Excavations at the Roman fortress of Vindolanda, a mile south of the wall, near the Northumberland village of Haydon Bridge, have uncovered a beautifully decorated yet massive timber palace.
Many of its 50 or more rooms appear to have been adorned with sumptuous wall paintings, hundreds of fragments of which are being recovered.
Eighty wax writing tablets have also been discovered inside three of the sixteen rooms which have so far been excavated by an archaeological team led by Robin Birley of the Vindolanda Trust. Some of the tablets are 25cm (10in) square - four times the normal size.
In one of the tablet rooms, archaeologists also found a 10cm- long (4in) pointed iron rod, possibly a map pointer, topped by a beautiful bronze leopard.
Other finds include woven part- reed, part-bark floor mats, pottery, wooden mugs, pieces of barrel, bobbins, shovels, fragments of buckets, and a huge wooden lock, hand-carved to receive the tumblers of a giant key.
The wall paintings, in reds, greens, yellows and browns, include floral patterns, an as yet undeciphered inscription in 15cm- high (6in) letters and portray at least three people, all bearded.
Hadrian was the first to introduce beards into Roman society. Up till his time Romans had mainly been clean-shaven, beards being a predominantly Greek fashion. The Emperor however, was a fanatic philhellene and introduced beards and other Greek customs into Roman society.
Archaeologists have dated the construction of the building to between AD120-130, and Hadrian is believed to have arrived at his empire's north-west frontier - between the province of Britannia and what is now Scotland - exactly 122AD.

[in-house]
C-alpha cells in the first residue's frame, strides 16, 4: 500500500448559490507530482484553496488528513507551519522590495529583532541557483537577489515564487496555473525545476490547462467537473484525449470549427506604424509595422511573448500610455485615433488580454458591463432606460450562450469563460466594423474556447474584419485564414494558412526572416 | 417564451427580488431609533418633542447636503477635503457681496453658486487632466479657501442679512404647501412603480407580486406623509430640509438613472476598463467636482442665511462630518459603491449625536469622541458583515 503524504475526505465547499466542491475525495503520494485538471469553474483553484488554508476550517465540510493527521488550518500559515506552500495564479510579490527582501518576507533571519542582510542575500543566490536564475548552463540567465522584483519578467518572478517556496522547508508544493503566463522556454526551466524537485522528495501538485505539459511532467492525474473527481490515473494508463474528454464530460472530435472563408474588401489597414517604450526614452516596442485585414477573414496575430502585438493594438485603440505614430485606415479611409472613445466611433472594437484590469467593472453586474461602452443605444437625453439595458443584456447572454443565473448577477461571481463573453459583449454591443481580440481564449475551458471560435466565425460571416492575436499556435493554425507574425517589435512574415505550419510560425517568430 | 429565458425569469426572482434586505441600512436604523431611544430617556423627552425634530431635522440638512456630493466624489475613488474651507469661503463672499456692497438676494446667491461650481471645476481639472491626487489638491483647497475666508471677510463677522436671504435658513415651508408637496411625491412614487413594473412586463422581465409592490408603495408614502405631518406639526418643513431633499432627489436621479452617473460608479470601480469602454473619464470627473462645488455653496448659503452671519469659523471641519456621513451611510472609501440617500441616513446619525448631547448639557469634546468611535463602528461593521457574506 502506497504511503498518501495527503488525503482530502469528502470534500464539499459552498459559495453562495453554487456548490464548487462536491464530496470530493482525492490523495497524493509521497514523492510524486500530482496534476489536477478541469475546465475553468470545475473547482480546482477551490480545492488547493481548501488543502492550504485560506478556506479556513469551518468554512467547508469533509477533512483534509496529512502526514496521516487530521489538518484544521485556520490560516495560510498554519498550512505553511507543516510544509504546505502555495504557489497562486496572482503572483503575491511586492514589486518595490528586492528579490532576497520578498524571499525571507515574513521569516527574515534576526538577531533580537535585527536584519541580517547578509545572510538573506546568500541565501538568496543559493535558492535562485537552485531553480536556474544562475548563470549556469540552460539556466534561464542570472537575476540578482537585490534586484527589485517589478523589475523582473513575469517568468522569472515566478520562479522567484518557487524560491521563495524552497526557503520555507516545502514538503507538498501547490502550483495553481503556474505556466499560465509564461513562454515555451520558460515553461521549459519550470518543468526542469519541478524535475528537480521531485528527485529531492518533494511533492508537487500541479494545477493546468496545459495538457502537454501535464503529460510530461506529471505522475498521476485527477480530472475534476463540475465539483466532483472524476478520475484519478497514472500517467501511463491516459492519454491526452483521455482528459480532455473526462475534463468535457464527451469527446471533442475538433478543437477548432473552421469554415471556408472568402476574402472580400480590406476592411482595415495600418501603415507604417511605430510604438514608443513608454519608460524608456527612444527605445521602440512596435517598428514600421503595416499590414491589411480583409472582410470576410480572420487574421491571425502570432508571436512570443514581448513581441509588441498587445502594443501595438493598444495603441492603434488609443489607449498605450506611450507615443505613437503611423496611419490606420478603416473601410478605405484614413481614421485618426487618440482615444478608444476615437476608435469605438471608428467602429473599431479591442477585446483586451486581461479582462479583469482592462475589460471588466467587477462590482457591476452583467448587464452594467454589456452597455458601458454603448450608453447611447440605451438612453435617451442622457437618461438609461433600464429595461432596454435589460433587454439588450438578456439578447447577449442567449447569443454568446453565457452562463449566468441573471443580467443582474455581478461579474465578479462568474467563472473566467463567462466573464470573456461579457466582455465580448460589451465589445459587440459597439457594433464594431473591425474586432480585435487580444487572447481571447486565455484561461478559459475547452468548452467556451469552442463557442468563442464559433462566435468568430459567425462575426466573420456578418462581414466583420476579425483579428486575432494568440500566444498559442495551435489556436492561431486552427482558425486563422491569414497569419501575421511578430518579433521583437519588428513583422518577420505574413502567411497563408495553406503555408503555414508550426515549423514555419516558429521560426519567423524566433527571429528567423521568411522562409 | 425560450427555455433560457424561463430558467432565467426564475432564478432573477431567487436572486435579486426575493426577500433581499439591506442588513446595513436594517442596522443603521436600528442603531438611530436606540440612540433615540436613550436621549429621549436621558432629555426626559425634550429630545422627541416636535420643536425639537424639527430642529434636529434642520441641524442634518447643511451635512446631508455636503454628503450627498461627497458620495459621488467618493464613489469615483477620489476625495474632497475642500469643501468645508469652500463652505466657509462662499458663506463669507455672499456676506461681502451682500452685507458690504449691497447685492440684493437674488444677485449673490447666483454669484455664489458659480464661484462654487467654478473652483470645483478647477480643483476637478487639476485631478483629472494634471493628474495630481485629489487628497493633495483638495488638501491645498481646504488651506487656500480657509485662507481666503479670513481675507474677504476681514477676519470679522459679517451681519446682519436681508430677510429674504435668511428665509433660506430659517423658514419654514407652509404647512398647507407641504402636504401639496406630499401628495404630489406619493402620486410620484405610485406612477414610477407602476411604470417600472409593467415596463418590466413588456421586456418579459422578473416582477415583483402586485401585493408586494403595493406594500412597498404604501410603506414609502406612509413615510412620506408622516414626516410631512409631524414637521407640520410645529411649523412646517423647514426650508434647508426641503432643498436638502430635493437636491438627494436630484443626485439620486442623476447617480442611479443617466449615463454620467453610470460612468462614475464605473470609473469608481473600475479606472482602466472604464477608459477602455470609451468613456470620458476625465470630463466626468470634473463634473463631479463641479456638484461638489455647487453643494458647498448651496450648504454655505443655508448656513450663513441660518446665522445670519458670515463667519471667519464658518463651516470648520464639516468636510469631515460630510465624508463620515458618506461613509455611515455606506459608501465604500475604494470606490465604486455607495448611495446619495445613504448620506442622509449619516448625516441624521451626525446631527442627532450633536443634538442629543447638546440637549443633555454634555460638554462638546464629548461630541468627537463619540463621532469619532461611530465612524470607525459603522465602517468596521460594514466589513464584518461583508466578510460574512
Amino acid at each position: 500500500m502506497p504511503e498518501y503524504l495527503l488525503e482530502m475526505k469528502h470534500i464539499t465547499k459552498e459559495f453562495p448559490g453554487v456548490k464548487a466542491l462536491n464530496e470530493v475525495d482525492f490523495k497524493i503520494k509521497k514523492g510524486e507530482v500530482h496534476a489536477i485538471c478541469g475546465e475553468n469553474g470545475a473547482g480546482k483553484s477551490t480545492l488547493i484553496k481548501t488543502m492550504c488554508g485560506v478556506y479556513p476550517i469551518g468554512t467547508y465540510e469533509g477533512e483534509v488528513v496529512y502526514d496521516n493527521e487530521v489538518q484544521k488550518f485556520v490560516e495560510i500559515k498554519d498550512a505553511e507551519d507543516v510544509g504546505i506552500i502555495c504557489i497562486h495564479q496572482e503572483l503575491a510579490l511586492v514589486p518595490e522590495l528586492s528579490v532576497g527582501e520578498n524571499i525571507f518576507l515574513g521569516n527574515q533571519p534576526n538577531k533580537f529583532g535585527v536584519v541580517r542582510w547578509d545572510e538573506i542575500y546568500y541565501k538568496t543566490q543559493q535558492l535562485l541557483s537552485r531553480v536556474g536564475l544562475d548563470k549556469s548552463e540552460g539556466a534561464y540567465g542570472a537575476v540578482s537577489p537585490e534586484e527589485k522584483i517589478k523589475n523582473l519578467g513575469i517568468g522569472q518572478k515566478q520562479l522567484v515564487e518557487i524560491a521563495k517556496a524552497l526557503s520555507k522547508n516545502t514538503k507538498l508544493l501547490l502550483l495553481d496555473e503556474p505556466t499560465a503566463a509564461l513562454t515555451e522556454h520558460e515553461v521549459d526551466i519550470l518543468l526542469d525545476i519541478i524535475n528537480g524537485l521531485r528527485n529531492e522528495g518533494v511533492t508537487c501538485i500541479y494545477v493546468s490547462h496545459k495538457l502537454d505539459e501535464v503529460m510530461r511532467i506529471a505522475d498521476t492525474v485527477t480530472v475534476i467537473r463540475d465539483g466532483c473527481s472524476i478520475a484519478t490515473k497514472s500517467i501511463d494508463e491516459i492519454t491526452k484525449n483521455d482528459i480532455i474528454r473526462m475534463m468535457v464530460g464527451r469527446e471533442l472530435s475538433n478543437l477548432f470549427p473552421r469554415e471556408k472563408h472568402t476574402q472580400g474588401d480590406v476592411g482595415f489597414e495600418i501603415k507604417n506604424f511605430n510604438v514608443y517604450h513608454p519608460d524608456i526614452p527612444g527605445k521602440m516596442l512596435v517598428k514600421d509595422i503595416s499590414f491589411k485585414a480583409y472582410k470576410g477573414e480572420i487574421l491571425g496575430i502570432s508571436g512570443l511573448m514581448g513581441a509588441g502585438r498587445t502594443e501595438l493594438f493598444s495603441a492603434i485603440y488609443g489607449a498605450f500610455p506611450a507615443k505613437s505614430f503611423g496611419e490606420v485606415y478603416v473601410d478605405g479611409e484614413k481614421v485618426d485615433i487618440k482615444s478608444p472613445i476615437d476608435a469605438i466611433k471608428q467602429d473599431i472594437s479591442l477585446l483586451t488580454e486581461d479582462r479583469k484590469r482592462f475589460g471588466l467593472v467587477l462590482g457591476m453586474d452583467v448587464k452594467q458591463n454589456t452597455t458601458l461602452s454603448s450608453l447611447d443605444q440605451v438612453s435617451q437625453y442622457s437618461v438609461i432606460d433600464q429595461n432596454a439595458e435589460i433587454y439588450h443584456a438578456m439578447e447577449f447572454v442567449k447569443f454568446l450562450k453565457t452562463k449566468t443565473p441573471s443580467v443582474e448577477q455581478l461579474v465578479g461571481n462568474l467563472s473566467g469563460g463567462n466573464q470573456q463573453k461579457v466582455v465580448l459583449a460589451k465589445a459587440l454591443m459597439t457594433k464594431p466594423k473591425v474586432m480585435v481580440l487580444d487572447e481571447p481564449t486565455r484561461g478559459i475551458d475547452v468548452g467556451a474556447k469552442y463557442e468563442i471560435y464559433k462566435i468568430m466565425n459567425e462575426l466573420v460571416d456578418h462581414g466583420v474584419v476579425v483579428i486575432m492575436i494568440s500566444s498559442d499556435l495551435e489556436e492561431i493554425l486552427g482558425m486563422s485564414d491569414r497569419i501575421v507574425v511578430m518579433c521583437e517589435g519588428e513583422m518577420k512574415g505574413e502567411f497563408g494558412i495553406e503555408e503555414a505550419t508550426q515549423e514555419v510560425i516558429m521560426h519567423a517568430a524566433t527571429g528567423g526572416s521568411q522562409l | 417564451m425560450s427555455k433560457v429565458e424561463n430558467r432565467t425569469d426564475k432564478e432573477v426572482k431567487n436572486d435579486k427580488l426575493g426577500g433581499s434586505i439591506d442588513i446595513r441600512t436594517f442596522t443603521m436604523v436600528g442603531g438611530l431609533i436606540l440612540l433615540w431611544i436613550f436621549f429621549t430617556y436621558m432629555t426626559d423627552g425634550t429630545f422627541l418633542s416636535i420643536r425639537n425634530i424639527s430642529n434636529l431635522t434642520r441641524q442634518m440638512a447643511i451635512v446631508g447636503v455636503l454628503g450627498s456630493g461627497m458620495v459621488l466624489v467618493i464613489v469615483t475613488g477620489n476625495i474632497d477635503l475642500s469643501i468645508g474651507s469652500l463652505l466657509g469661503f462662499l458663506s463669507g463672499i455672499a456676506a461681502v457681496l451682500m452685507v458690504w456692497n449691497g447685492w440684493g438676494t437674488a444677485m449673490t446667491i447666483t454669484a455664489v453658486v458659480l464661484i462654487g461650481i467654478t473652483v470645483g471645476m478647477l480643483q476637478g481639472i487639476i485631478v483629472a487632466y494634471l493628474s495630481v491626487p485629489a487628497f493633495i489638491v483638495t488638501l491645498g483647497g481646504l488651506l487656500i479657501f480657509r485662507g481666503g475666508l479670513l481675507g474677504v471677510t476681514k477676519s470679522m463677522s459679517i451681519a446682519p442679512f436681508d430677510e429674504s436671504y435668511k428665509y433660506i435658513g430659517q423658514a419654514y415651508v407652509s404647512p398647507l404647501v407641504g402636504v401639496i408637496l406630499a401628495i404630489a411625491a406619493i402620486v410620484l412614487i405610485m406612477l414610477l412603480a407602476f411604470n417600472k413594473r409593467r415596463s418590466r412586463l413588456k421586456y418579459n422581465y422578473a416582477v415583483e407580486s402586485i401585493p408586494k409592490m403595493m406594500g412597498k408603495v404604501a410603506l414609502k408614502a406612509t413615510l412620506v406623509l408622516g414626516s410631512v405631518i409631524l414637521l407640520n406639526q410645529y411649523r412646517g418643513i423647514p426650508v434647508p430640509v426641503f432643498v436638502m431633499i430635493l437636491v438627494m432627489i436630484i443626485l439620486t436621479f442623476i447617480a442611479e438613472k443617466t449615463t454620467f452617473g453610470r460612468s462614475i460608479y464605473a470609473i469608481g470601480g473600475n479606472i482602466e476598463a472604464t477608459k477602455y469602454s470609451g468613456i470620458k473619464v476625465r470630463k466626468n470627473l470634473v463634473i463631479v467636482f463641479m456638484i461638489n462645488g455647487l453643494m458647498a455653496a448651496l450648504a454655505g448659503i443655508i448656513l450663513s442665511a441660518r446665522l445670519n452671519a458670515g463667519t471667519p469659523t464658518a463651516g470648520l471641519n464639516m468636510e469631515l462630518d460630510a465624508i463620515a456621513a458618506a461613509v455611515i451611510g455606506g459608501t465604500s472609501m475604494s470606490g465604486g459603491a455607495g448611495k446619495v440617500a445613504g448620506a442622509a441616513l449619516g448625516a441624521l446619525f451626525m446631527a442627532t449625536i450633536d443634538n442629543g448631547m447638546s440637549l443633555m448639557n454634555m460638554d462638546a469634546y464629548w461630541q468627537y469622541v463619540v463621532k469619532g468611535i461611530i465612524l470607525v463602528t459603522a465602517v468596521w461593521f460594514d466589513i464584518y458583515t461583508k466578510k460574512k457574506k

He immediately ordered the construction of a frontier wall 'to separate the barbarians from the Romans'.
Vindolanda - whose excavated remains are open to the public - was the midway point along the frontier, and would have been ideal as a headquarters for the construction of the wall. It is also idyllically situated in a wooded valley with two streams.
The building is without parallel on Hadrian's Wall. Each side is up to 50m (164ft)long and made of oak, and is the grandest wooden building ever found in the frontier zone. It also had a 10cm (4in) thick concrete floor - unique for the early second-century border area. The palace had four sides, standing around a large cobbled courtyard.
When Hadrian took up temporary residence at the frontier, he would have needed a large amount of accommodation, as he was accompanied by a detachment of the Pretorian Guard, a detachment of Imperial Horseguards, a selection of scholarly courtiers, his wife - with whom he had a relationship of mutual hatred - and probably a few boyfriends. Hadrian was homosexual, indeed very publicly so by the late 120s. In Britain AD122 he would have probably have still been mildly discreet, but a few years later when Hadrian visited Egypt a 22-year- old boyfriend had become the 54- year-old Emperor's virtual public consort. Indeed, when the young man drowned in the Nile, Hadrian declared him a god and built a city at the site of his death.
Hadrian, in Britain probably the best-known of all the Roman emperors, was an often liberal- minded intellectual and an accomplished architect, poet, artist, writer, and musician. He opposed further Imperial expansion and loved Greek culture, but was violently anti-Semitic and sent his favourite general from Britain to destroy the Jews. Almost 600,000 were slaughtered and even more enslaved.